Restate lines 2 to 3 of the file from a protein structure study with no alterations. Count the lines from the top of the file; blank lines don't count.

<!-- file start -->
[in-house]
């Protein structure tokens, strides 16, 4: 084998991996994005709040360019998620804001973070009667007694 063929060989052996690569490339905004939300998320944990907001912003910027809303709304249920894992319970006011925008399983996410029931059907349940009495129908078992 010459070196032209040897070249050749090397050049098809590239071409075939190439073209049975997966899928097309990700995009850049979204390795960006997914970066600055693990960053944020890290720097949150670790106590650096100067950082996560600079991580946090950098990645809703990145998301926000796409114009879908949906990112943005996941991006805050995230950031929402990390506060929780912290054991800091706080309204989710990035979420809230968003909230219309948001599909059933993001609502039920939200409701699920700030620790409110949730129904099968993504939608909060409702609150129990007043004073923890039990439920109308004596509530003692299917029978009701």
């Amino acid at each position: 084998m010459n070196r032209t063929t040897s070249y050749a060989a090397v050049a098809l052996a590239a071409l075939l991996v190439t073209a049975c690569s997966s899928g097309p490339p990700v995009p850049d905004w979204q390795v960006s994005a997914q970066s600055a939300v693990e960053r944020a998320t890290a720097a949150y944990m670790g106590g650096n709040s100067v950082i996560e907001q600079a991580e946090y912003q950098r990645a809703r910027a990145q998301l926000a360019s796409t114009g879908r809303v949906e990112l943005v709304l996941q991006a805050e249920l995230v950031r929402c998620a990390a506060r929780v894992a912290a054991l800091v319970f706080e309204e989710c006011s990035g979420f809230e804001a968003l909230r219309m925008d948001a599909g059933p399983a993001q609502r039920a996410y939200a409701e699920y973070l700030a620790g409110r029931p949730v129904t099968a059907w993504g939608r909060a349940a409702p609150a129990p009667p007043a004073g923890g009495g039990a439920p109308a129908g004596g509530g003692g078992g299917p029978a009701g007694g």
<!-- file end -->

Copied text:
């Protein structure tokens, strides 16, 4: 084998991996994005709040360019998620804001973070009667007694 063929060989052996690569490339905004939300998320944990907001912003910027809303709304249920894992319970006011925008399983996410029931059907349940009495129908078992 010459070196032209040897070249050749090397050049098809590239071409075939190439073209049975997966899928097309990700995009850049979204390795960006997914970066600055693990960053944020890290720097949150670790106590650096100067950082996560600079991580946090950098990645809703990145998301926000796409114009879908949906990112943005996941991006805050995230950031929402990390506060929780912290054991800091706080309204989710990035979420809230968003909230219309948001599909059933993001609502039920939200409701699920700030620790409110949730129904099968993504939608909060409702609150129990007043004073923890039990439920109308004596509530003692299917029978009701």
């Amino acid at each position: 084998m010459n070196r032209t063929t040897s070249y050749a060989a090397v050049a098809l052996a590239a071409l075939l991996v190439t073209a049975c690569s997966s899928g097309p490339p990700v995009p850049d905004w979204q390795v960006s994005a997914q970066s600055a939300v693990e960053r944020a998320t890290a720097a949150y944990m670790g106590g650096n709040s100067v950082i996560e907001q600079a991580e946090y912003q950098r990645a809703r910027a990145q998301l926000a360019s796409t114009g879908r809303v949906e990112l943005v709304l996941q991006a805050e249920l995230v950031r929402c998620a990390a506060r929780v894992a912290a054991l800091v319970f706080e309204e989710c006011s990035g979420f809230e804001a968003l909230r219309m925008d948001a599909g059933p399983a993001q609502r039920a996410y939200a409701e699920y973070l700030a620790g409110r029931p949730v129904t099968a059907w993504g939608r909060a349940a409702p609150a129990p009667p007043a004073g923890g009495g039990a439920p109308a129908g004596g509530g003692g078992g299917p029978a009701g007694g």